Sun, Jan 22, 2006 - Page 3 News List

Hsieh's NCC request raises ire

FINAL GESTURE Pan-blue legislators denounced the outgoing premier's request for a ruling on the legality of the law establishing the nation's communications watchdog


Premier Frank Hsieh holds a portrait of President Chen Shui-bian yesterday while packing for his official departure tomorrow.


Lawmakers fought a war of words yesterday triggered by outgoing Premier Frank Hsieh's (謝長廷) request that the Council of Grand Justices rule on the legality of the Organic Law of the National Communications Commission (NCC, 國家通訊傳播委員會組織法), his last order before stepping down tomorrow.

The Executive Yuan on Friday asked the Council of Grand Justices to make a constitutional ruling on the organic law of the NCC on the grounds that the law infringed on the executive branch's constitutional powers as well as people's basic rights.

The Cabinet also requested the council freeze the establishment of the NCC, even though the law came into effect on Nov. 9 last year, and its 13 members were approved by the Legislative Yuan in accordance with the law on Jan. 12.

Chinese Nationalist Party (KMT) legislators yesterday rebuked Hsieh for "leaving a rotten legacy" for his successor by refusing to appoint the NCC members approved by the legislature.

The KMT lawmakers said that Hsieh had made the appeal for a constitutional explanation and requested the grand justices to freeze the NCC's establishment safe in the knowledge that he would not have to deal with the aftermath of the requests, leaving premier-designate Su Tseng-chang (蘇貞昌) to clean up his mess.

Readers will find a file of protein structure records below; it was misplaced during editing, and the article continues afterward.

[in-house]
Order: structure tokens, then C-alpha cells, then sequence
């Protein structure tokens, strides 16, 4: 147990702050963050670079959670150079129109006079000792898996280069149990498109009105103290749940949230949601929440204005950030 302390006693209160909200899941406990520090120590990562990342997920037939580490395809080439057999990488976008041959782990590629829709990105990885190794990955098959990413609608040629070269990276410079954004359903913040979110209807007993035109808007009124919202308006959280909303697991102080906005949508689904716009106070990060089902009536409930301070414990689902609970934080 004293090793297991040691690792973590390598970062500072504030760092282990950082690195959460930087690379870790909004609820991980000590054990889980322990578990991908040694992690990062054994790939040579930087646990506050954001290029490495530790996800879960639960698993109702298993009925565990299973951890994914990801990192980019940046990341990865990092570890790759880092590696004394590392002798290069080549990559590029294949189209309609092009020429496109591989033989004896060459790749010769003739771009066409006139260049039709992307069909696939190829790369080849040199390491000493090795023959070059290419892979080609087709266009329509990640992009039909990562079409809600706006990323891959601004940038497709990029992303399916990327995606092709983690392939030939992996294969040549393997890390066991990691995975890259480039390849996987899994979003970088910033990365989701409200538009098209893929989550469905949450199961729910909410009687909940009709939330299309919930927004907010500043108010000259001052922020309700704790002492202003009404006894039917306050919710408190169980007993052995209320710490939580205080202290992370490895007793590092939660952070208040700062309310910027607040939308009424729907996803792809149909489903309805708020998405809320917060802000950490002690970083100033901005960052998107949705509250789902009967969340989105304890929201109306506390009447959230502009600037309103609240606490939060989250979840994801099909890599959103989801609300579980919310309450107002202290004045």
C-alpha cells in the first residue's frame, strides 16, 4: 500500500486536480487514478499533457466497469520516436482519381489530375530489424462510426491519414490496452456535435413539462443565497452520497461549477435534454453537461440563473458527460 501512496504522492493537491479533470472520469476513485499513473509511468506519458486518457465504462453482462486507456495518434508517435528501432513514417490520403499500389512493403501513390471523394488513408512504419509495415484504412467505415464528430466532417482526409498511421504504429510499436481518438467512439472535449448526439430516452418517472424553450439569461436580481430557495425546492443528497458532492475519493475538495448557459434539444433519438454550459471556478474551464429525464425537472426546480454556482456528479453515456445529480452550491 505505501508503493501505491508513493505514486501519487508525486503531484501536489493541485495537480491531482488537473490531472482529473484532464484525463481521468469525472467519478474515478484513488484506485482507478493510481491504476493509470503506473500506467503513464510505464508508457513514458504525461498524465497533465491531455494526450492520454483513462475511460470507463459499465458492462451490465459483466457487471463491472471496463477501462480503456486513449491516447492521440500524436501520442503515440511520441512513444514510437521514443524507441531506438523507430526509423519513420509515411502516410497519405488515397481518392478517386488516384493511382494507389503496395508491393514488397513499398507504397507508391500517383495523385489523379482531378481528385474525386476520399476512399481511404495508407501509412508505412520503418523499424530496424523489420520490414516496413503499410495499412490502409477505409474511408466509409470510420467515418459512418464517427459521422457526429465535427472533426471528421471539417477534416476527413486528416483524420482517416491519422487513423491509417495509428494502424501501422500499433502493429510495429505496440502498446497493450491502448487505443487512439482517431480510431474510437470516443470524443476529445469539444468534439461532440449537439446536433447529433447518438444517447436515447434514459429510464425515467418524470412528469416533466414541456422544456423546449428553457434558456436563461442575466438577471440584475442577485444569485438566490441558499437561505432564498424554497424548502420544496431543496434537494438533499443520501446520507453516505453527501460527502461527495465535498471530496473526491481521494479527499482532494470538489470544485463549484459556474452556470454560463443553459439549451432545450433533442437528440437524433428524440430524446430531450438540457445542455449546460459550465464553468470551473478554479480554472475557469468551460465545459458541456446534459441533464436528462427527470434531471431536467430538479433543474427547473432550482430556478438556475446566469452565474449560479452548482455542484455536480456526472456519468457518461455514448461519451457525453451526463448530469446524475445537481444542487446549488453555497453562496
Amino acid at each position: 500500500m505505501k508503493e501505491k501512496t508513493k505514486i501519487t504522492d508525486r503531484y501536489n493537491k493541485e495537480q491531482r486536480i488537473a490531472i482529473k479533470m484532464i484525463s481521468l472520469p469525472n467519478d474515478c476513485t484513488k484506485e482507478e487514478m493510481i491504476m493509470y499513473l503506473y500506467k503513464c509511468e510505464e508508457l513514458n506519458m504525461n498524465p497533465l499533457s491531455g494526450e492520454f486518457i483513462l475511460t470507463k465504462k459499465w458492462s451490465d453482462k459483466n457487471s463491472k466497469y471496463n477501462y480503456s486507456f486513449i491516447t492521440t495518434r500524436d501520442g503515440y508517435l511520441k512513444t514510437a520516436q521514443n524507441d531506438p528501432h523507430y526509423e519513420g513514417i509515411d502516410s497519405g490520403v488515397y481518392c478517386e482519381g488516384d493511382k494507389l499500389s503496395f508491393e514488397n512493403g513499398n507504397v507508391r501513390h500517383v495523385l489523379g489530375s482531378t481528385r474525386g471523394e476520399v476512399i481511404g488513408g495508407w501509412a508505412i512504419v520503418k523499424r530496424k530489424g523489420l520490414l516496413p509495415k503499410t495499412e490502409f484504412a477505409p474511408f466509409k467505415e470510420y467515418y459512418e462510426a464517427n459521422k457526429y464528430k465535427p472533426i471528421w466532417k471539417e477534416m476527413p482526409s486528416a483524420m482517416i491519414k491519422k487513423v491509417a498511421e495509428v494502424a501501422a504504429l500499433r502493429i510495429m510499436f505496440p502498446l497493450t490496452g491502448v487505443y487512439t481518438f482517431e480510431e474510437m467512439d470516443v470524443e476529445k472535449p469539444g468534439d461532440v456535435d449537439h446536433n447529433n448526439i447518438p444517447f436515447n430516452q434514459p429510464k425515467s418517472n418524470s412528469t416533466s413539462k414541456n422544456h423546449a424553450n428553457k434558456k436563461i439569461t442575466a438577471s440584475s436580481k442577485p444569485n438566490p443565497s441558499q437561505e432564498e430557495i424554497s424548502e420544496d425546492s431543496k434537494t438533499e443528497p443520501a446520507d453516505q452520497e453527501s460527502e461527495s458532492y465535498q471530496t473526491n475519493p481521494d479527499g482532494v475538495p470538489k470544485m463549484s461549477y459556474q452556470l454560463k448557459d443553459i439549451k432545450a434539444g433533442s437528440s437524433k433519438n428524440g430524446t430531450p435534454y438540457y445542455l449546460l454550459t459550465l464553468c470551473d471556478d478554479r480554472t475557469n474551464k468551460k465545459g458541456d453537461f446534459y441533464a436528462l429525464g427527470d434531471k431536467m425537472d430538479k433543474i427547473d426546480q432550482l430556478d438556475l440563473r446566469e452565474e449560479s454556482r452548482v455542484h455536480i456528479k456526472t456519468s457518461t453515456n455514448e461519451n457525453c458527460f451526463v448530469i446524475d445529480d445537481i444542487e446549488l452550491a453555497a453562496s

Echoing the criticism, People First Party (PFP) Legislator Liu Wen-hsiung (劉文雄) said that after Su was appointed to head the Executive Yuan, the outgoing premier -- who should by that time be serving only as a caretaker -- should not have made any moves that would affect his successor's administration.

According to the Executive Yuan, the NCC is an administrative agency whose leadership and other members should be appointed by the executive branch of the government, not the legislature.

The legislature's move to deprive the premier of the power to name the NCC's members violates the principles of the division of power and political accountability, the Executive Yuan said.

The key point in the controversy is Article 4 of the law, which stipulates that the premier must name the NCC members based on the recommendations of a "nomination and review committee" which is formed according to each party's proportional representation in the legislature.

Since the pan-blue camp controls the legislature, it is almost certain that the NCC chairman, who is elected by the members, will be someone recommended by the opposition.

Democratic Progressive Party caucus whip Yeh Yi-jin (葉宜津) defended Hsieh's decision, saying that his request for a constitutional ruling was a responsible move and Hsieh had acted out of respect for the constitutional system.

Opposition lawmakers had urged Hsieh to officially appoint the members of the NCC before he leaves office tomorrow.

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